On the Nature of Philosophy: An Interview with Dr. Cabal: Part I

This an interview I did with Dr. Ted Cabal, Professor of Christian Apologetics at SBTS, back in 2007 on the the place of philosophy in the life of the believer. Because the question of philosophy’s value is still asked today, this 10-year old interview still has value today.  I believe the study of philosophy coincides with the study of theology as the two disciplines have spilled over into each other (intentionally or not) throughout history, thus to understand philosophy can help the believer to understand certain aspects of theology, why certain theologians avoided or reworked particular doctrines, etc. 

Dr. Cabal has played an integral part in my development as a student and as a developing philosopher, particularly in his fostering in me a love for the history of philosophy.

The interview is broken into four posts.

When and how did you come to the realization that philosophy was the area that you wanted to study?  And, what were some of the misconceptions that you had about philosophy before you studied philosophy?

Dr. Cabal:  I made fun of philosophy as a baby Christian, and in fact, did so for approximately the first dozen years of my Christian life.  I had a popular misconception as a Christian that philosophy was the equivalent to these wild speculations of weird ivory tower thinkers that had not only  no relationship to the every day world, but that they were almost always inventing theories that were antithetical to the Christian faith.  And so, even though I knew very little about philosophy, I had a popular conception of it, and frequently made fun of it.  It was later in my Christian life, after I had already developed a reasonable foundation in understanding biblical studies, and theological, historical studies that, because of my going to school again, I was forced to read some philosophy in relation to apologetics.  As I began to discover the importance of apologetics in Christian history, as well as in my own understanding of evangelism and strengthening the faith of myself and other Christians, I began to realize that philosophy had been the key element to quality apologetics.  I realized that I didn’t know what philosophy was; I had a definition that was wrong, a conception that was wrong.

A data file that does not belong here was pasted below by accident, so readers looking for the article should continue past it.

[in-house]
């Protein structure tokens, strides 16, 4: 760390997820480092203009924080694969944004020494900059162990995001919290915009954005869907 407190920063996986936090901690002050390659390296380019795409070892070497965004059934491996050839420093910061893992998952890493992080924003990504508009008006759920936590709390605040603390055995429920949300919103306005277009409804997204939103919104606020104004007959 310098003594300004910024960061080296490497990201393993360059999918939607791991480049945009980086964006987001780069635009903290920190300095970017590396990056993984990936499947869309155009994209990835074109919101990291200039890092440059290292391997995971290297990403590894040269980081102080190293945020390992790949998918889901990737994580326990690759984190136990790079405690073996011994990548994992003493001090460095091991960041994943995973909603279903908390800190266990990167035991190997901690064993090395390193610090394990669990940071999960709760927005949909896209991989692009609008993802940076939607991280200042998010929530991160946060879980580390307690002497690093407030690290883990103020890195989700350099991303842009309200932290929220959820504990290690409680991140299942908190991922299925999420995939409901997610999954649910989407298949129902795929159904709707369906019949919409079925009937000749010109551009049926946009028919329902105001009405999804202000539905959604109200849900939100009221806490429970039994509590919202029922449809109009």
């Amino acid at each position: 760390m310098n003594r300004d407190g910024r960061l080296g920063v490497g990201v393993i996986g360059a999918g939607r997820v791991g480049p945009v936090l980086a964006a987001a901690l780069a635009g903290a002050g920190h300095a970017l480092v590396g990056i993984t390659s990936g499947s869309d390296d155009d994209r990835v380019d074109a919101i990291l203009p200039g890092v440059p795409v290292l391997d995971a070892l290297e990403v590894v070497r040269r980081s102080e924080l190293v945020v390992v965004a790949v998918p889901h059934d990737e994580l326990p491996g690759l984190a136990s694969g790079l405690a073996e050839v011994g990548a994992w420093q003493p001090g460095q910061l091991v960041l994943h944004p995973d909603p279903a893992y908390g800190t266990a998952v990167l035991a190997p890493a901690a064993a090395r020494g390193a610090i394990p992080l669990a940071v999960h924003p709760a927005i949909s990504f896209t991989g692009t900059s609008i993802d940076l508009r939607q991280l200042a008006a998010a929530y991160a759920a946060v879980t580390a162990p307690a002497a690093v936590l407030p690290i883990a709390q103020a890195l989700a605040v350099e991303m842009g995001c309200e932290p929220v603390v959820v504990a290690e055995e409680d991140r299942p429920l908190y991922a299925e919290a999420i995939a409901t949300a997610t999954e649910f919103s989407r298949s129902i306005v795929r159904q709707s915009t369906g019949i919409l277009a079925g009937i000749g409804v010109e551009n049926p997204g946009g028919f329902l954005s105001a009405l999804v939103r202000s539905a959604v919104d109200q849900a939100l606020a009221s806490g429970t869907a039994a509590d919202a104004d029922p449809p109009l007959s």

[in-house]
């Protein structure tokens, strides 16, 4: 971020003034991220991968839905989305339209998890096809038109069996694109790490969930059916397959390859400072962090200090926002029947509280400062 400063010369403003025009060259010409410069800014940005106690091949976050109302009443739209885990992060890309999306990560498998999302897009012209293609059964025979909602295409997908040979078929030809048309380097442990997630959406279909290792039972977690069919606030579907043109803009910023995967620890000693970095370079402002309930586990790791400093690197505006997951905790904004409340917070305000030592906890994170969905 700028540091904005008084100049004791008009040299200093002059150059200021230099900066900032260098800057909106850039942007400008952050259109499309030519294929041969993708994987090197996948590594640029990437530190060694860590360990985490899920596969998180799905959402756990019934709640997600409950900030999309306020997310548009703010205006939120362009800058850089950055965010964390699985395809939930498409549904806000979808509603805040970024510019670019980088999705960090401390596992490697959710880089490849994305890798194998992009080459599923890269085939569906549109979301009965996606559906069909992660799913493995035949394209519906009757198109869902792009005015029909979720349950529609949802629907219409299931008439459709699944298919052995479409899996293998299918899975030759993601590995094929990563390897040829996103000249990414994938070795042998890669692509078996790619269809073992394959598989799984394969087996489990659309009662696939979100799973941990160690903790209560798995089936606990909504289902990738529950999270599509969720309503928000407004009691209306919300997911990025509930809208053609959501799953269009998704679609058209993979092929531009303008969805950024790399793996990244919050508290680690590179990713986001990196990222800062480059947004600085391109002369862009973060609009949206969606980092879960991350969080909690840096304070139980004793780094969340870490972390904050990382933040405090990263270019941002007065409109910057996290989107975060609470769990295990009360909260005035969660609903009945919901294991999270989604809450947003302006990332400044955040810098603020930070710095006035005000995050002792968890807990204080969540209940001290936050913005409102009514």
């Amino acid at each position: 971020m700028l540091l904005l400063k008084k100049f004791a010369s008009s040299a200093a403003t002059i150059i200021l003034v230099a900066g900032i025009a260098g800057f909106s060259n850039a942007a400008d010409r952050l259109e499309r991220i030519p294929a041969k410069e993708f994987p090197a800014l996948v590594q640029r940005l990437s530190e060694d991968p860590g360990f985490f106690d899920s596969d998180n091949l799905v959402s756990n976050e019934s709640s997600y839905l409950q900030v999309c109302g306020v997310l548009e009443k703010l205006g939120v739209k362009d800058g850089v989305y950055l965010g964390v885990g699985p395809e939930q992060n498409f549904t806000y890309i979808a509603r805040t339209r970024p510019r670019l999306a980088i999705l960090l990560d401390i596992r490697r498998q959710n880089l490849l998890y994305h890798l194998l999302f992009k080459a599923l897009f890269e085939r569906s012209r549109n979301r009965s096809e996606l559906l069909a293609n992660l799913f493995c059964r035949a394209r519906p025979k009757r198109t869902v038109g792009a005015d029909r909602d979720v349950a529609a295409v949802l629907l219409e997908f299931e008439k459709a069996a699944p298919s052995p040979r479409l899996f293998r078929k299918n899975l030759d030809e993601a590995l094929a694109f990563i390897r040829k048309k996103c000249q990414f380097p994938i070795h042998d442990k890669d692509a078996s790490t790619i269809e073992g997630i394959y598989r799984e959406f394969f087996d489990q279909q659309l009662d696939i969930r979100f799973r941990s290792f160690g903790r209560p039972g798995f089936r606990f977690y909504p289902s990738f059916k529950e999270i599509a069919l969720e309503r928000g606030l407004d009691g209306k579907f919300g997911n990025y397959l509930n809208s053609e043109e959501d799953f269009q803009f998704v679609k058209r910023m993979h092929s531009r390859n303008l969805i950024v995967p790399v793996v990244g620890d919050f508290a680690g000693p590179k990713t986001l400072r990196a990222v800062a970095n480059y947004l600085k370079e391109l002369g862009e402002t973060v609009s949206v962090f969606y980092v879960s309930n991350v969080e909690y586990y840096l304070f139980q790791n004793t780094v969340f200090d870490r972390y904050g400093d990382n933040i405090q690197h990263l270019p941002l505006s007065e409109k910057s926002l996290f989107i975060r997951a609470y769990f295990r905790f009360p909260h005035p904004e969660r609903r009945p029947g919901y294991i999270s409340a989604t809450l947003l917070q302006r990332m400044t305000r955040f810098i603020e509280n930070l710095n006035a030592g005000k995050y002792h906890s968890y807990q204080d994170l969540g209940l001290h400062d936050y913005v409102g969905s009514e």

Consequently, through my getting interested in philosophy via apologetics, I came to find out as I studied the history of philosophy that philosophy per se was incredibly helpful to me in understanding the broader world, both of Christian history – how ideas had affected theology – but more specifically how the history of ideas had affected the world in which I lived and how ideas were critical if I were to understand how to interact with it.  So, though I’ve never, and I’m grateful for this, never wanted to make philosophy more important to me than understanding the Bible and developing a consistent theology based upon it, nonetheless, I’ve come to understand that it’s impossible not to be a philosopher any more than it’s impossible not to be a theologian.  And therefore, I’ve made it my goal ever since to want to do both of those things well.

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